Gus Pedrotty—Gus, as he likes to be known—stopped by Alibi Headquarters to discuss a bid for mayor that began as idealistic—and some would say unlikely—but has since been transformed into one of the more vital and remarkable candidacies that have passed through this high desert city in ages.
Feeling a little daunted by the whole election process? Not sure where to go or when, or how to vote early? Not even sure if you can vote? Look no further, dear readers, we've got you covered.
Margie Wants to Know—Hi, I'm Margie Average. I've got an Internet connection and a computer, so maybe I'm actually slightly above average in a state as poor as this one. But that's the name, don't wear it out. Today, I want to access that so-called “public information” about local political campaigns and voting that's supposed to be available to me. I'm tired of reading about the highlights in the papers. I want to see the whole picture with my own two eyeballs.
Red-clad supporters of Councilor Sally Mayer's animal ordinance filled the Council chambers for the third time on May 22, wearing crimson gimme caps, which most had apparently not yet figured out how to adjust. Councilor Ken Sanchez presented three FY 2007 budget bills, all of which passed. Councilor Craig Loy's bill expanding the use of photo-radar spy cameras to nab red light runners passed unanimously after debate about the bill's constitutionality.
Dateline: Germany—Social workers refused to help a worried mother after she called the youth department of social services in Hildesheim, Lower Saxony, to complain about her daughter’s “uncontrollable, immoral and loose behavior with men.” The problem? Mrs. Schmidt was 92 years old and her daughter Tina was 68. Social workers told the woman they could not help her as her “child” was 50 years past the age limit where social services can get involved. Mrs. Schmidt apparently called the youth department after learning Tina had a boyfriend.
Shoot Quick!--This Thursday, June 1, is the deadline for submitting your script to the Duke City Shootout. Here’s an opportunity to see your film ideas come to life. Send in your 12-page script; if yours is among the lucky few chosen, you’ll be given a cast, high-definition camera, lighting equipment, crew, post-production facilities and a professional mentor to help you through the process of shooting your short film. The Shootout itself will take place July 21-29 in and around Albuquerque. Filmmakers from all over will have just one week in which to shoot, edit and premiere their works. For a shot at movie stardom, race to the post office and mail your script to: Duke City Shootout, P.O. Box 37080, Albuquerque, N.M. 87176. For more info about the Duke City Shootout, log on to www.dukecityshootout.com.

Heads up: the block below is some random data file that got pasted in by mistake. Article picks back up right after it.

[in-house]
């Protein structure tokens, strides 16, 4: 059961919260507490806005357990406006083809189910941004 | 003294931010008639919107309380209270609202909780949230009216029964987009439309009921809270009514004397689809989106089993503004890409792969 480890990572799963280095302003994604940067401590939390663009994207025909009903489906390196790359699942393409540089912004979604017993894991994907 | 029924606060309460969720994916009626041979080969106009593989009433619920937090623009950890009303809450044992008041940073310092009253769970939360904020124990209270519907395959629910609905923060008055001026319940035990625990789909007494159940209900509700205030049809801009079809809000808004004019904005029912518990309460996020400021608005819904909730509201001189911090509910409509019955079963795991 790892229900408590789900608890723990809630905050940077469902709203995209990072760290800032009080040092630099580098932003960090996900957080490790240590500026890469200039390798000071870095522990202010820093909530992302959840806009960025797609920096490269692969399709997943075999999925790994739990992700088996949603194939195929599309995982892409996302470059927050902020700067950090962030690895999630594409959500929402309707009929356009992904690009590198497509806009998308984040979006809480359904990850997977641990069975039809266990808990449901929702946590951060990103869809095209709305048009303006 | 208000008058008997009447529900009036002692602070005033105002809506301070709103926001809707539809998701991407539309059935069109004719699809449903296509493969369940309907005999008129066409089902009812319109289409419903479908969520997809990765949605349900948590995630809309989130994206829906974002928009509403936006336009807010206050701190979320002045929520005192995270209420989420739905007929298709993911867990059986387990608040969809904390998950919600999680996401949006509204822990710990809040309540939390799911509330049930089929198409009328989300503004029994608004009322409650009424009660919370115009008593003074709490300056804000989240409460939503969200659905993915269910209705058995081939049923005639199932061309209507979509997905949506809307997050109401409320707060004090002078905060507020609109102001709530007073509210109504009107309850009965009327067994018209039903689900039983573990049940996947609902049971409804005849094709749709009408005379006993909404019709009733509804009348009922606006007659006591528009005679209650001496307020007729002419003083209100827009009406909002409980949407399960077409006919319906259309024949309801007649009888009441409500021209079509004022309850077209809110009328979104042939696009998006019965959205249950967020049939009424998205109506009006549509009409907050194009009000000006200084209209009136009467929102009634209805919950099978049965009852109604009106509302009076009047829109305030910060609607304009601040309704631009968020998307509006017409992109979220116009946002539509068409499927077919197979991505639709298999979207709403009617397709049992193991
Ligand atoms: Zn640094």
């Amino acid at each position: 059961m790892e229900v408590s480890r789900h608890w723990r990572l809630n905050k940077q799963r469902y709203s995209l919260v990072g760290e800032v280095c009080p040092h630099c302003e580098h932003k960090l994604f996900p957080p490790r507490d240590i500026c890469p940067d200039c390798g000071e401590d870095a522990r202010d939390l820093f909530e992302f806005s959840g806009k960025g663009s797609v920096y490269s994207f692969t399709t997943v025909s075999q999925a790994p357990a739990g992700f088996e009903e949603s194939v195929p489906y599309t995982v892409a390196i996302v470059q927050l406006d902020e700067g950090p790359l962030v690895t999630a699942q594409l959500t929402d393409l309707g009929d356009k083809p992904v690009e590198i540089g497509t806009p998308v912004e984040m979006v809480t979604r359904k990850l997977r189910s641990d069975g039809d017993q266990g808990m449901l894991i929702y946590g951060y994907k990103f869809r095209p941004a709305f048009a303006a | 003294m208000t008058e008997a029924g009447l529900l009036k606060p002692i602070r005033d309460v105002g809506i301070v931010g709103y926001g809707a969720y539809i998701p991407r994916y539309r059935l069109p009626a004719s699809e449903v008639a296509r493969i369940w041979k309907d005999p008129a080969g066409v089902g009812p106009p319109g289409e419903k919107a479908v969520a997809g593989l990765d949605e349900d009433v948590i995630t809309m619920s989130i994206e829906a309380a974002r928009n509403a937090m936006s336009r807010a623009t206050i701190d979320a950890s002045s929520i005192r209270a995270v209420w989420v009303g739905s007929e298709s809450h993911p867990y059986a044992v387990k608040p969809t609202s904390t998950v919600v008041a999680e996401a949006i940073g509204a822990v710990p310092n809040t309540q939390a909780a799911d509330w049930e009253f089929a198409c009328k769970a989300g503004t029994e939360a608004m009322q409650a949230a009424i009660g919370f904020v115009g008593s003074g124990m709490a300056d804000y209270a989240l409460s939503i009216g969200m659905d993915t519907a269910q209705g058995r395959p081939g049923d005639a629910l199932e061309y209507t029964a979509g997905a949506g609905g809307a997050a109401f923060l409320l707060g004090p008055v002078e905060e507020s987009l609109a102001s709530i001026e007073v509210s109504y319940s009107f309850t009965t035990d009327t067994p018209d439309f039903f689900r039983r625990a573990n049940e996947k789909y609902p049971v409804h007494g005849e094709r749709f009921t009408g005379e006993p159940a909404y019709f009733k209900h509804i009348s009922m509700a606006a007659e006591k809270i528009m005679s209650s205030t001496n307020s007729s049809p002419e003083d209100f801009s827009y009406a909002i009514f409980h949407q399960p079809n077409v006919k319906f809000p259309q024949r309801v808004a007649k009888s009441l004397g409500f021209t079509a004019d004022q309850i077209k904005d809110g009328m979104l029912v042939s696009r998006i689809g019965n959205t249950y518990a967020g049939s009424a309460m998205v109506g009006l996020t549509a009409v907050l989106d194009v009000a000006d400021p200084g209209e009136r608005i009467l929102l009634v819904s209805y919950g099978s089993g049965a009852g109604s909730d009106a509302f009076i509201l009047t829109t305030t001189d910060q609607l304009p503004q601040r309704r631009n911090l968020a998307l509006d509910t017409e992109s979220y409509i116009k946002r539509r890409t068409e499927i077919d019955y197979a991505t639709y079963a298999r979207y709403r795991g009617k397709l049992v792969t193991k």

The Kids are All Right--An article in last week's Journal confirmed that the city is purchasing the Ice House building for use as an all-ages, teen-run music center, similar to Warehouse 21 in Santa Fe. The 30,000-square-foot space sits at 506 First Street NW. It's within spitting distance of the Cell Theatre, Wool Warehouse and MLK/Roma bridge, making it an ideal hub for all-ages music events in the Downtown area.
Kiss the frosting-covered lips of Bang! Bang!, Oktober People, Romeo Goes to Hell and August Spies this Friday, June 2, at Atomic Cantina (21-and-over). Mmm ... cakey. (LM)
Painting is Dead?—In discussions about contemporary art, you occasionally hear mutterings that painting is an old-fashioned medium that's outlived its usefulness. In an age of photographic, cinematic, digital and multimedia creation, who needs quaint ol' paint?
New Empire--If you happen to drive by Japanese Kitchen (6521 America’s Parkway, 884-8937) in the coming weeks, don't get freaked out by the construction mess and dark windows. The folks at the sushi and teppan restaurant say they'll have rolling closures for about two weeks in June for renovations. You know how Japanese Kitchen is broken into two buildings, separated by a courtyard? First on the to-do list is an expansion of the "new" wing, where the sushi bar currently resides. That'll be followed by a massive gutting and rebuilding of the "old" teppan grill side. When it's business as usual (call to be sure), ask about their Omakase dinners. The Omakase is a traditional Japanese dining experience similar to a multicourse chef's tasting. Japanese Kitchen is one of two Japanese restaurants in town that do it (the other is Noda's in Rio Rancho), with dinner starting at around $35 per person--but the sky's the limit, really. The chef will personally contact you to determine the menu, so reservations--made several days in advance--are a must.
It’s always unfortunate when a great dish gets typecast, but there are few tear-jerkers more depressing than the case of miso soup. This broth is rich in culture (both historical and microbial) and is one of the best hangover cures. But the way Americans stereotype miso as a cheap sushi appetizer and an alternative to salad is criminal. Here, we spruce it up and drink it like morning tea, with a plate of oven crispy curry fries—oil being the next best hangover cure.